This is totally off topic (I hate yoga personally) but I thought of you during my 50 miler this weekend and your comment in a post about starting the race with the skinniest woman/women you've ever seen (something like that). I passed some of the skinniest women I've ever seen, as well as some women who are just simply perfect looking body-wise, and became even more confused by your thinking on these things.

Olga King said...

Danni, yeah, tell me about it...I passed many skinny guys too! :)

Tracizzle said...
This comment has been removed by the author.
sea legs girl said...

Danni, Just to clarify: she was the skinniest woman I had ever seen line up at the front of the pack. She did not look healthy or strong. I have certainly seen skinnier women as inpatients in the hospital. There are lots of women who are thin and stong and fast and healthy and they are in a totally different category. Once a woman starts losing muscle at the price of being thin, I think it looks bad and I don't promote it.

sea legs girl said...

Olga, great examples. So did it work for your back? How long did you practice before you saw results? What kind of back injury did you have?

Did you and Danni just run the same skinny people race?

Danni said...

Ah SLG I did not understand. Makes sense.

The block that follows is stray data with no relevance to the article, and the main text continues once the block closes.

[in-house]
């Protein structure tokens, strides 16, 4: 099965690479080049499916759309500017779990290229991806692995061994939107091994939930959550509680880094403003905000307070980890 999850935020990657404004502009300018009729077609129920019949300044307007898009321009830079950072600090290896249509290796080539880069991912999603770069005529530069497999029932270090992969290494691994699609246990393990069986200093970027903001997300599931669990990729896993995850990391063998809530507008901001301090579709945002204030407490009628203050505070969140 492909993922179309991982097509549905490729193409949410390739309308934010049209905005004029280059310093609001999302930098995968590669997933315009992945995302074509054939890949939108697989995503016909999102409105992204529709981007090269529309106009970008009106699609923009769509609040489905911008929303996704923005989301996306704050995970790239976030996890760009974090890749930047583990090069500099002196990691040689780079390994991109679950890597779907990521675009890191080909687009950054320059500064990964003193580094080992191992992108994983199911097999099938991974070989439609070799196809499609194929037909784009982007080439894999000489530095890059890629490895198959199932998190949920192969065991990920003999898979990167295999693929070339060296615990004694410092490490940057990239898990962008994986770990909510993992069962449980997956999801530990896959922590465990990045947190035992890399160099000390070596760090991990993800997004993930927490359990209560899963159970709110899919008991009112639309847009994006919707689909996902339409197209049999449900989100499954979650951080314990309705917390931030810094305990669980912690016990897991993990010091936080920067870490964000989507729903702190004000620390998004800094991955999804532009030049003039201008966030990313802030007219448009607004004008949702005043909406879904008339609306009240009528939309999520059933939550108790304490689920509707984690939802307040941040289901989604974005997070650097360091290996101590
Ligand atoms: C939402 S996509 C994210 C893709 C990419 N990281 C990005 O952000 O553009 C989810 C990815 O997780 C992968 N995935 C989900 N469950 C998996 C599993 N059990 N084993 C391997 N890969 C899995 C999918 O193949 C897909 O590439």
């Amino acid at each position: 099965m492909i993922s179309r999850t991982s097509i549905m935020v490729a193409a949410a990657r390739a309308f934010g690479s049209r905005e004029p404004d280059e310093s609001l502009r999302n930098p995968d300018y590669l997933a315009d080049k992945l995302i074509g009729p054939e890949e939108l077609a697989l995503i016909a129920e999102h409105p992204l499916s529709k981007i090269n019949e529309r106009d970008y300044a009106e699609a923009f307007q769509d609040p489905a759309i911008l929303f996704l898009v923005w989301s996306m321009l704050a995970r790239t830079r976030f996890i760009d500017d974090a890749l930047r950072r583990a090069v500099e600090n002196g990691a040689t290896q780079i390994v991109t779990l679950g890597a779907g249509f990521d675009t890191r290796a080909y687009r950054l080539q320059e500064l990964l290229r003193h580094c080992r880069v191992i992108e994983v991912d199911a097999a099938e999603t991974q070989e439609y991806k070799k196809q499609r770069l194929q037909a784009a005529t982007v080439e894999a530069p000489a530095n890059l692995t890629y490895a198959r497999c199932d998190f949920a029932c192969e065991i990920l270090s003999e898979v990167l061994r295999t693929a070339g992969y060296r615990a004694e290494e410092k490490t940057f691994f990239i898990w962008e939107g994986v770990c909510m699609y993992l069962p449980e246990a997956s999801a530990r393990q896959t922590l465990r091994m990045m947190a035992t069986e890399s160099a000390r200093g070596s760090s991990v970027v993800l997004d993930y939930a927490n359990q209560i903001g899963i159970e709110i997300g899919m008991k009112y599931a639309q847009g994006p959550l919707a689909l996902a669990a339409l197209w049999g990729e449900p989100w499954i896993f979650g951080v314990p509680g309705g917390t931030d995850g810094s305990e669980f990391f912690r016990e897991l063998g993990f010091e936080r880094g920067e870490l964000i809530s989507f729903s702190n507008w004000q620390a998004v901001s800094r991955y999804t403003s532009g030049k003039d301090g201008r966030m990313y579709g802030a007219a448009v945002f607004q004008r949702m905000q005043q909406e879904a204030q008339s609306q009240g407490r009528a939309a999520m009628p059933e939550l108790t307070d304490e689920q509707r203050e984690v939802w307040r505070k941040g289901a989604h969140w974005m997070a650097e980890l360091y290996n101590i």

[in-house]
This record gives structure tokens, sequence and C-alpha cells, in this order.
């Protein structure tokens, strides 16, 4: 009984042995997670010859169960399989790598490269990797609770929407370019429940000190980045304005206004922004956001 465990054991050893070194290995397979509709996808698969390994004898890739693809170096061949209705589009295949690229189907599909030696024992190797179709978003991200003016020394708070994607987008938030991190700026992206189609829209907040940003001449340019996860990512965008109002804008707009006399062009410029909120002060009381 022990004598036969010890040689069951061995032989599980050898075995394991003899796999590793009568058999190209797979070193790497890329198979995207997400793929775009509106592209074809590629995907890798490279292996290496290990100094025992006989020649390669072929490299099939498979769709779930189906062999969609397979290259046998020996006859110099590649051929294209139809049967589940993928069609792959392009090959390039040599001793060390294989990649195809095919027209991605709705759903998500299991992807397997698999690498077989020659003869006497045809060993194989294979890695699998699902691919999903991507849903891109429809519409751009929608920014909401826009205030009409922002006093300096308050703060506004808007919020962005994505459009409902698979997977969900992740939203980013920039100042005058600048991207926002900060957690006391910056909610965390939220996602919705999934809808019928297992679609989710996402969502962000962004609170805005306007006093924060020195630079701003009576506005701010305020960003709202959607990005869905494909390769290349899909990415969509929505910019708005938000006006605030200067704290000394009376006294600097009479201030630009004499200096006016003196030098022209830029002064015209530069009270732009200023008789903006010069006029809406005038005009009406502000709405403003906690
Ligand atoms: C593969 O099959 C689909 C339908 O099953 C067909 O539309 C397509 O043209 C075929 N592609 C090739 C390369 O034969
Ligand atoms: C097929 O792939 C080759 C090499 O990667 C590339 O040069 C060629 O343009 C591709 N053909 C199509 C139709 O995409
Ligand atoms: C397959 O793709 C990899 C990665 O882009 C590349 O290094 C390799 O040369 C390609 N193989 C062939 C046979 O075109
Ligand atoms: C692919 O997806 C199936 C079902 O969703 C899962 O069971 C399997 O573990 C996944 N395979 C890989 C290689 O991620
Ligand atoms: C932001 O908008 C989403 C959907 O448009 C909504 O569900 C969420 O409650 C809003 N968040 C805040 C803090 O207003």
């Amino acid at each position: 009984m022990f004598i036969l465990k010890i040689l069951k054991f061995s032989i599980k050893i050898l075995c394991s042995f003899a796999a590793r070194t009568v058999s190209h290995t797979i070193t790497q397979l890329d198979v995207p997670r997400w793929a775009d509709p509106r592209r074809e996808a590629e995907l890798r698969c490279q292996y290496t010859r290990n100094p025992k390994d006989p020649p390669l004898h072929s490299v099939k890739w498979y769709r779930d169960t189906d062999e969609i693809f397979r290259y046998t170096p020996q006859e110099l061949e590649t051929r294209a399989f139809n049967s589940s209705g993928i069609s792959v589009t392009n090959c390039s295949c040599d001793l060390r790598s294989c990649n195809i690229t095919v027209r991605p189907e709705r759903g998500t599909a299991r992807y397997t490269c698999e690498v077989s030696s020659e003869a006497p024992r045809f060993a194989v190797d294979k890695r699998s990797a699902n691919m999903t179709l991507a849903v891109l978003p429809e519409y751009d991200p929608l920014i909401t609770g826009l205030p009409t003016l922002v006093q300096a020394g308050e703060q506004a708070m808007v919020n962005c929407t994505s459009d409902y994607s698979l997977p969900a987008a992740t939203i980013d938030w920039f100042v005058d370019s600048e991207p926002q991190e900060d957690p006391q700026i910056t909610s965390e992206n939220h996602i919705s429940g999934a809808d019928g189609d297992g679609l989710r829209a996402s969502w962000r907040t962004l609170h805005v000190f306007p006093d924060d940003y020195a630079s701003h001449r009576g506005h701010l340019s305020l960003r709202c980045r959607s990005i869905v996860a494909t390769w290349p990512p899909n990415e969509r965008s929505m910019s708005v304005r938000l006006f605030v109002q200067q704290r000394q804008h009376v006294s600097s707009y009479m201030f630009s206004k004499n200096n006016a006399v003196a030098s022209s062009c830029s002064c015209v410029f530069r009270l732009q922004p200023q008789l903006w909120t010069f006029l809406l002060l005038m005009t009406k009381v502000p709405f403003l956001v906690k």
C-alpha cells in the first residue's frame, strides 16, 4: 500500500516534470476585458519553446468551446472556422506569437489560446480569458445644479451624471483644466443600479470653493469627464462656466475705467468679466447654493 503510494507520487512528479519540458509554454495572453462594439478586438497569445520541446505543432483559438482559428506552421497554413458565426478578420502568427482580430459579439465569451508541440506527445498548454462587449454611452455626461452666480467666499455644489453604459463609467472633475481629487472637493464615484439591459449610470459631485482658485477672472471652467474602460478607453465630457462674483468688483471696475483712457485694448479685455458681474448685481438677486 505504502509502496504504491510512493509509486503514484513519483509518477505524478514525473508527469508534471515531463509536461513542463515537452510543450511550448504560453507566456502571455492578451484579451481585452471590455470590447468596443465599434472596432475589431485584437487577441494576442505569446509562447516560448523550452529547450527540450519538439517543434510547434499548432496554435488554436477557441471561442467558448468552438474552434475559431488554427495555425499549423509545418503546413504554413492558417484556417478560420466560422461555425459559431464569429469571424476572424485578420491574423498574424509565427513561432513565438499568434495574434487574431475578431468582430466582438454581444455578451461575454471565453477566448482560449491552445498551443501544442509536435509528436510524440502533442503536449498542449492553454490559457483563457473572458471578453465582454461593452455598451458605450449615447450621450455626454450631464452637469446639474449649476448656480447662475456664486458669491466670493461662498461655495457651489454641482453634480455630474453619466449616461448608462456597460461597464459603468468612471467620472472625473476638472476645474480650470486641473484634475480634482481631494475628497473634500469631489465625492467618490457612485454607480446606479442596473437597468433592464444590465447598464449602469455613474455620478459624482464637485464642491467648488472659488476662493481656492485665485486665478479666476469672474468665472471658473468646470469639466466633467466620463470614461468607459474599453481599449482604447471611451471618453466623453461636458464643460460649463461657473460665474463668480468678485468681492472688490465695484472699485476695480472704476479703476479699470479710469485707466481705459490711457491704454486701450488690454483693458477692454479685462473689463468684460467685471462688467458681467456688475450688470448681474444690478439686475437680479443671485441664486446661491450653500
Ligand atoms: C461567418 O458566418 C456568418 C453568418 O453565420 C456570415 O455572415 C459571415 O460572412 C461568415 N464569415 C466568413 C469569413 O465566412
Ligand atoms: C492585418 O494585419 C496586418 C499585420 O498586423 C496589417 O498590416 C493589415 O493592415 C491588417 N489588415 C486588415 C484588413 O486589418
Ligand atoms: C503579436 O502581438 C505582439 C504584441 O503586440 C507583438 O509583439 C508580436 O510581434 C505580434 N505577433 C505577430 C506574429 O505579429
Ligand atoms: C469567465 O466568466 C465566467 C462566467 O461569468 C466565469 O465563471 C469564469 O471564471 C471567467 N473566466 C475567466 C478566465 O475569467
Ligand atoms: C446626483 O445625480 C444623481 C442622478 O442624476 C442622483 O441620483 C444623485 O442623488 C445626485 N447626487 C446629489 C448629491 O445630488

Olga King said...

Yes, it worked - 3 months it took to feel easier to put shoes on, 6 months to be able to stand up and sit down without hanging on my back and making faces, 1 year for eliminating pain for daily life (but not for backpacking trips or runs), 3 years to be (almost completely) pain free - unless you just ran a 100 miler:) I had herniated L3 and bulging L4. Took prescription meds 3 months, chiro, massage and spinal injections. Lost some feeling in leg too and reflexes. Was scheduled for surgery when discovered Bikram and took a chance, because my girlfriend who's done back surgery saw no improvement, yet was more stiff.

sea legs girl said...

Pretty awesome story, Olga. When I did my neurosurgery rotation I was so disappointed to learn how ineffective back sugery is and yet surgeons continue to "sell" it to patients and patients continue to want it. It would be great to do a randomized control trial: surgery vs. bikram yoga for lumbar back injuries. I think you and I both know what would work better, but the rest of the medical world might not.

Kate said...

I do not know the recommended answer to the helmet thing but was dropping in to leave a similar comment to Shannon's. I did not know about the neck risk, but it seems that the risk of impact on a paved surface to a baby's/toddler's head falling from the height of a bike seat, even if the bike were totally stationary, would be greater.

This is totally off topic from your post, but now that I've got myself going on the subject of helmets, can I just say that I think my biggest pet peeve here in the city is families riding where the kids all have on helmets and the adults don't. I really don't get that. I guess they think adult heads are invincible? People really underestimate the damage curb to head can do, even at say 5 mph. Okay, stepping off soapbox now. ; )

Carry on!

Katie said...

Mattias is such a cutie!

I'm not a huge yoga fan, but not b/c I haven't tried! Every single time I try it, I get nauseous. I know, I'm a weirdo. I get motion sickness very easily and for whatever reason all the bending (or placing my head closer to the ground than the rest of me makes me feel like I'm going to vomit.) It's really awful.

Congrats on your marathon PR! Sorry to hear your calf is injured though.